One chooses to go on a journey and finds happiness—as well as difficulties—along the way, while the other stays at home and leads a happy but uneventful life. Which brother made the better choice? Citing textual evidence is about more than rattling off quotes from the story.
Can't find what you are looking for? Contact Us Listen to this post as a podcast: We will discuss the story. We will discuss our results. What questions will you ask? How will you ensure that all students participate? So here they are: The last group is the ongoing strategies. To watch each strategy in action, click on its name and a new window will open with a video that demonstrates it.
Chat Stations Basic Class discussion Stations or posters are set up around the classroom, on the walls or on tables. Small groups of students travel from station to station together, performing some kind of task or responding to a prompt, either of which will result in a conversation.
Before I knew the term Gallery Walk, I shared a strategy similar to it called Chat Stationswhere the teacher prepares discussion prompts or content-related tasks and sets them up around the room for students to visit in small groups. A statement that has two possible responses—agree or disagree—is read out loud.
Depending on whether they agree or disagree with this statement, students Class discussion to one side of the room or the other. From that spot, students take turns defending their positions. In less formal variations which require less prepa teacher may simply read provocative statements students are likely to disagree on, and a debate can occur spontaneously without a text to refer to I call this variation This or That in my classroom icebreakers post.
Students are divided into 4 groups. Three of these groups are assigned to represent specific points of view.
Behind each speaker, the remaining group members are seated: From above, this would look like a pinwheel. When high school English teacher Sarah Brown Wessling introduced this strategy in the featured video click Pinwheel Discussion aboveshe used it as a device for talking about literature, where each group represented a different author, plus one provocateur group.
Socratic Circles Basic Structure: Students prepare by reading a text or group of texts and writing some higher-order discussion questions about the text.
From there, students continue the conversation, prompting one another to support their claims with textual evidence. There is no particular order to how students speak, but they are encouraged to respectfully share the floor with others.
Discussion is meant to happen naturally and students do not need to raise their hands to speak. This overview of Socratic Seminar from the website Facing History and Ourselves provides a list of appropriate questions, plus more information about how to prepare for a seminar. If students are beginners, the teacher may write the discussion questions, or the question creation can be a joint effort.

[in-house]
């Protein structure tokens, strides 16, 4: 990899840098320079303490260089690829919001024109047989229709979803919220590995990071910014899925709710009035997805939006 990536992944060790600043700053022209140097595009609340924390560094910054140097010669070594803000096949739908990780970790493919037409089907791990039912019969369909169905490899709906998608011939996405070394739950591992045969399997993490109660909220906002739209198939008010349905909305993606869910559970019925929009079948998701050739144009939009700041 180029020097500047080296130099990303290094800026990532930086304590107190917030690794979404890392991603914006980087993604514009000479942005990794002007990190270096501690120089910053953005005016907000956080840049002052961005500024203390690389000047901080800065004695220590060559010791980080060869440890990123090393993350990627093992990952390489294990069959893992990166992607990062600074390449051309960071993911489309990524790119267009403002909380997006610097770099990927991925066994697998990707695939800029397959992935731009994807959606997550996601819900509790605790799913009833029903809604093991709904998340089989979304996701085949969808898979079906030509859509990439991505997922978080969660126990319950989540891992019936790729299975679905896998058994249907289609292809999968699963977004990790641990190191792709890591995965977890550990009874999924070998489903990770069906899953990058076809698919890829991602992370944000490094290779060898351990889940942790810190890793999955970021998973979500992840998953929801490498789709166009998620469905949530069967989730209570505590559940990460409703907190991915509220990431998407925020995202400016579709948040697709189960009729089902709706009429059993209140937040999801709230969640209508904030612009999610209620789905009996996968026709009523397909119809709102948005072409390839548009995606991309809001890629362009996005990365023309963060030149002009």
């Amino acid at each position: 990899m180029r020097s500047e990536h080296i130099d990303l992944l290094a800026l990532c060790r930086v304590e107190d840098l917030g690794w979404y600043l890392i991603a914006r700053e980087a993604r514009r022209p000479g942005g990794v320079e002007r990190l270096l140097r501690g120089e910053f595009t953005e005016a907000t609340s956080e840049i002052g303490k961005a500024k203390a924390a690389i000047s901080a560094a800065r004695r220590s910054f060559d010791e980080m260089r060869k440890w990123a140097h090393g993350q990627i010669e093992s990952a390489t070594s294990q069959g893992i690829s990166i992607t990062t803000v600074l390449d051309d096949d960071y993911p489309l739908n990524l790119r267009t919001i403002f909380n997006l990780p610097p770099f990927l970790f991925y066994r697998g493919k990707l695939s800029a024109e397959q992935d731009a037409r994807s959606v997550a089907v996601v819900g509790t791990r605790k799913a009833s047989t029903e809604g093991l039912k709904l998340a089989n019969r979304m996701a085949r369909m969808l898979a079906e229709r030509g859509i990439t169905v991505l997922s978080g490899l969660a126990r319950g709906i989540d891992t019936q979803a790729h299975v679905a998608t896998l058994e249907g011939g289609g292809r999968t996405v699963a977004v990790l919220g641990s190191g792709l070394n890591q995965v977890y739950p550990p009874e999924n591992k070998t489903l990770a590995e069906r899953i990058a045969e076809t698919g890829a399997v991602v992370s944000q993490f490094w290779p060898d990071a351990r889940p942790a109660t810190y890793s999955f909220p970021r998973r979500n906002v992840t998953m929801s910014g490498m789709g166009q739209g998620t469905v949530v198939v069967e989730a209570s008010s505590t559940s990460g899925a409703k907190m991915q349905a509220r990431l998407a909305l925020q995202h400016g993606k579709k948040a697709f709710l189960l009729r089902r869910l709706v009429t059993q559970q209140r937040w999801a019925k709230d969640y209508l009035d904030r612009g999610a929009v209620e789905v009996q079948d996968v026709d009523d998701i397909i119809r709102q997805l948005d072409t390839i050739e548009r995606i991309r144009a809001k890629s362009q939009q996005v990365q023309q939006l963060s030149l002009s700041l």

Affinity Diagramming Basic Structure: Some teachers have students do much of this exercise—recording their ideas and arranging them into categories—without talking at first. Often, this activity serves as a good pre-writing exercise, after which students will write some kind of analysis or position paper.
Speed Dating Basic Structure: Students form two circles, one inside circle and one outside circle. The teacher poses a question to the whole group and pairs discuss their responses with each other. Then the teacher signals students to rotate: Students on the outside circle move one space to the right so they are standing in front of a new person or sitting, as they are in the video.
Now the teacher poses a new question, and the process is repeated.How to participate and contribute to the discussion of ideas (in the American Classroom) At the appropriate time in classroom discussions, don't be afraid to voice your opinion, even if you differ from your professor or classmates.
class discussions, library sources, experts in the topic, as well as your own experience. In class, listen. We would like to show you a description here but the site won’t allow us.
I'm having trouble understanding the usage of smart pointers as class members in C++ I have read a lot about smart pointers and I think I do understand how unique_ptr and shared_ptr/weak_ptr work in general. What I don't understand is the real usage.
On another screen capture from DS9: "Favor the Bold" an Akira and an Excelsior can be seen in what appears to be almost the same plane close to one another, with the Akira being a bit shorter than the Excelsior.
The same relative scale may have been used in DS9: "Sacrifice of Angels".In the accumulation of ships an Akira class is apparently a bit closer to the camera than a nearby Excelsior class.
The small group of students who are confident that they know what the teacher wants to hear may end up dominating the discussion, carrying on a private dialogue with the teacher while the rest of the class tunes out.
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